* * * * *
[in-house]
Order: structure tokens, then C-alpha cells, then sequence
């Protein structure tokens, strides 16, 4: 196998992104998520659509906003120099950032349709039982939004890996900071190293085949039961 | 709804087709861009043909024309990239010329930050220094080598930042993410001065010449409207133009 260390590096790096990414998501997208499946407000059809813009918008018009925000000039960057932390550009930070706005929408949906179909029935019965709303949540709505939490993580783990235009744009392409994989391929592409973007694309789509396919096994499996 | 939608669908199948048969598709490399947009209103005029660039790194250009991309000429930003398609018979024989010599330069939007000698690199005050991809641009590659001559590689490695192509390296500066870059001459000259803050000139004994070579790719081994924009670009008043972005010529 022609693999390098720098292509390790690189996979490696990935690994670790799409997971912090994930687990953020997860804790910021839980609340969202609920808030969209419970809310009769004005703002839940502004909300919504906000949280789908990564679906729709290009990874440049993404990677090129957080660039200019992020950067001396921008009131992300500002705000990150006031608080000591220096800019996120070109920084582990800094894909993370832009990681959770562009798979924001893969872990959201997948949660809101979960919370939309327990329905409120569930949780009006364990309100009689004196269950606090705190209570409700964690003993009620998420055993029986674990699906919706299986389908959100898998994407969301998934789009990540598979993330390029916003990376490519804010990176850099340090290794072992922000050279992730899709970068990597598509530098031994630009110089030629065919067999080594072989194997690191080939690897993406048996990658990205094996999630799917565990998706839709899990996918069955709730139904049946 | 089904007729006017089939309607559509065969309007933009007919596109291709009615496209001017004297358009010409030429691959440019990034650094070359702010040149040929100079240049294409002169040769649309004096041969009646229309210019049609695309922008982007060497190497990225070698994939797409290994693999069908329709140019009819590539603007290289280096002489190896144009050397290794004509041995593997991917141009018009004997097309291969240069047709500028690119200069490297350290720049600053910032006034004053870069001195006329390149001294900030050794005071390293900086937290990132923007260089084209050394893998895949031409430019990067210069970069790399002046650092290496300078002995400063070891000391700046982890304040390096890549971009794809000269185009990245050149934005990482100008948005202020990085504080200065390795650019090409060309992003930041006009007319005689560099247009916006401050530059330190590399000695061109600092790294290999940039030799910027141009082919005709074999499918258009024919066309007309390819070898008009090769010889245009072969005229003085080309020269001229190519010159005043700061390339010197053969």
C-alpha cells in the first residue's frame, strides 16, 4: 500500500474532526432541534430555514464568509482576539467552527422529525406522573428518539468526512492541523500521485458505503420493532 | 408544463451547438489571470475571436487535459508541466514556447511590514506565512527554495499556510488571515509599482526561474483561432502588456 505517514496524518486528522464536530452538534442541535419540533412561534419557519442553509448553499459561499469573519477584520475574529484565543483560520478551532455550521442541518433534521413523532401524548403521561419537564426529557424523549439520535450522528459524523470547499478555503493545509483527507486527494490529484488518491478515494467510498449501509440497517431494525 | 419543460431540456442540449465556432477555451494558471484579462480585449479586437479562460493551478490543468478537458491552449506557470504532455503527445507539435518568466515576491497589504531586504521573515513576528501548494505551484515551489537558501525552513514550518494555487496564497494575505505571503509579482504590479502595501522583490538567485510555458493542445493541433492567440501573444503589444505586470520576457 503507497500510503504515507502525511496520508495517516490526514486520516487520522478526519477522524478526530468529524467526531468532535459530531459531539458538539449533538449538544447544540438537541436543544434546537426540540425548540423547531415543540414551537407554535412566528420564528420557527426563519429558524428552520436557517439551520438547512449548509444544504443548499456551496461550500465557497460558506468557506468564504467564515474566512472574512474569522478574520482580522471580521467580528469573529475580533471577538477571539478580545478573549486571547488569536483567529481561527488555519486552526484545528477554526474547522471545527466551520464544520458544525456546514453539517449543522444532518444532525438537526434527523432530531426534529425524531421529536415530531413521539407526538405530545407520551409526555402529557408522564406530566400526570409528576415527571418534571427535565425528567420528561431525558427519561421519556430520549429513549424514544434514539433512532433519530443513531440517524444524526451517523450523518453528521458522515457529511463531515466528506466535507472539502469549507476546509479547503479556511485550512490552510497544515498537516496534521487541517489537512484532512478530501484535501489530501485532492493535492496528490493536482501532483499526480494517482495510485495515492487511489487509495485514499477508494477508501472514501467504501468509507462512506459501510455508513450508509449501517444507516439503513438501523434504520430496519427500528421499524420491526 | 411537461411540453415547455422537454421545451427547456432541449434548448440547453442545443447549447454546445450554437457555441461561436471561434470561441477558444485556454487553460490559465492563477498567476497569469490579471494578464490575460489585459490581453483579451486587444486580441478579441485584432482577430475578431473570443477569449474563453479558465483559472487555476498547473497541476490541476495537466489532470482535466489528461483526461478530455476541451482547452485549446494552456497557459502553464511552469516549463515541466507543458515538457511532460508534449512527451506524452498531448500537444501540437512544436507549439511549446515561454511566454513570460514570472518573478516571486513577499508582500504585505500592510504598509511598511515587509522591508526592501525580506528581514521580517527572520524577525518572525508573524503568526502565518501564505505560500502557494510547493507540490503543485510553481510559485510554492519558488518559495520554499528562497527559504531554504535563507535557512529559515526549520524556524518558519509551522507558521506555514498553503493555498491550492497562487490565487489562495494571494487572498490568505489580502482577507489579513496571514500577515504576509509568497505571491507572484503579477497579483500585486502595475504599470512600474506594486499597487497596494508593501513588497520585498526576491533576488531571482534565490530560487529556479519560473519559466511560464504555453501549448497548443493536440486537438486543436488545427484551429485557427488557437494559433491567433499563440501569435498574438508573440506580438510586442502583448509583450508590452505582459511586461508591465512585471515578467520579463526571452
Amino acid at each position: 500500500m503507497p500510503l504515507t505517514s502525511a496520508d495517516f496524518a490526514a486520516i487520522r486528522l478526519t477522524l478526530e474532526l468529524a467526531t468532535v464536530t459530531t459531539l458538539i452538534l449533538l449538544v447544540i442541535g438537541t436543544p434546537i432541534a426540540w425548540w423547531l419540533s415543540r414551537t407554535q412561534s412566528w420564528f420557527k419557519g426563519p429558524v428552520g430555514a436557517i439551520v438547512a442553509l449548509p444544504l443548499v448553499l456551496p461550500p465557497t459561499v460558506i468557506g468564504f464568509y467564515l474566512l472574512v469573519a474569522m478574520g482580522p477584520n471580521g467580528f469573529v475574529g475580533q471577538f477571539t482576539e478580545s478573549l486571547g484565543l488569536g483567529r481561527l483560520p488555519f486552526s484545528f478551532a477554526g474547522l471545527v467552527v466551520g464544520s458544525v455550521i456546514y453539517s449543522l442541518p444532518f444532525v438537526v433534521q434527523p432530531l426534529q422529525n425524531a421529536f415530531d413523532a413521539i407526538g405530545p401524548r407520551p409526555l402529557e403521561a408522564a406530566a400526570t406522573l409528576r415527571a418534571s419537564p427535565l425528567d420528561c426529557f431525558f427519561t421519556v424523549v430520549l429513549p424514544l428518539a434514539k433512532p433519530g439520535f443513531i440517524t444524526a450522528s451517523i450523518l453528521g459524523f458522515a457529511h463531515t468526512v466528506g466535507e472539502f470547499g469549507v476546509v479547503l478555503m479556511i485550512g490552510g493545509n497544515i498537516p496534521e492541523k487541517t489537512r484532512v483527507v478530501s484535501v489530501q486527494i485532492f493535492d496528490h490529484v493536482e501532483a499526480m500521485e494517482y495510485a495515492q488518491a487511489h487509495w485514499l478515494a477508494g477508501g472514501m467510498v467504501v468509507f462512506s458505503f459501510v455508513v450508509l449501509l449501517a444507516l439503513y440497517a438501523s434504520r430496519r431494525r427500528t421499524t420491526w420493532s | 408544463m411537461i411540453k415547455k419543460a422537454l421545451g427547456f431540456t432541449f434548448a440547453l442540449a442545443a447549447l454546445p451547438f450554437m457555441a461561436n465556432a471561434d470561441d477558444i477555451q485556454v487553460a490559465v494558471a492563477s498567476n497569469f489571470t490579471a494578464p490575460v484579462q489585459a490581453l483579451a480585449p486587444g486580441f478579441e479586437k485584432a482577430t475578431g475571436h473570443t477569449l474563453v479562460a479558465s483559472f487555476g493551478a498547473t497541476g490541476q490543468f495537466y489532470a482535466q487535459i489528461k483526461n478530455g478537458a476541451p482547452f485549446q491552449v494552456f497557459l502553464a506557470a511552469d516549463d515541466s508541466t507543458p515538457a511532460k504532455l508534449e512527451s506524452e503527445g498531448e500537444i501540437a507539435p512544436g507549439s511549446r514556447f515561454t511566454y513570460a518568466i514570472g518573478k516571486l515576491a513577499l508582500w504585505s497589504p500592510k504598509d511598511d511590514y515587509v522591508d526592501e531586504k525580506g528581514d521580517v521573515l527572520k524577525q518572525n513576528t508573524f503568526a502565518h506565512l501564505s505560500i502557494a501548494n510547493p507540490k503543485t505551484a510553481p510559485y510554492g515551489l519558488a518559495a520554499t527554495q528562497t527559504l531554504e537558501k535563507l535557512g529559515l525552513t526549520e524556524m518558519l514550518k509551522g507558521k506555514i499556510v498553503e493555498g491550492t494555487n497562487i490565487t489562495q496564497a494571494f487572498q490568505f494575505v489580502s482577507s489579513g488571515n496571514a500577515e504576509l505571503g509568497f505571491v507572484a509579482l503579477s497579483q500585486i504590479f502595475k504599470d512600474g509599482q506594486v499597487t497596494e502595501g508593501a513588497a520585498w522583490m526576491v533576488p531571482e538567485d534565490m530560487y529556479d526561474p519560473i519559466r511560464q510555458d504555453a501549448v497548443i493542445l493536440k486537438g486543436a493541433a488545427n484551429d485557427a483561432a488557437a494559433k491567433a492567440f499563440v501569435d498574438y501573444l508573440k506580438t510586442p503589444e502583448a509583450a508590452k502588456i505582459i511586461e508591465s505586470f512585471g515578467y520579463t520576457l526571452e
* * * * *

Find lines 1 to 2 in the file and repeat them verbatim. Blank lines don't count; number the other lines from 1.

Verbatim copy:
[in-house]
Order: structure tokens, then C-alpha cells, then sequence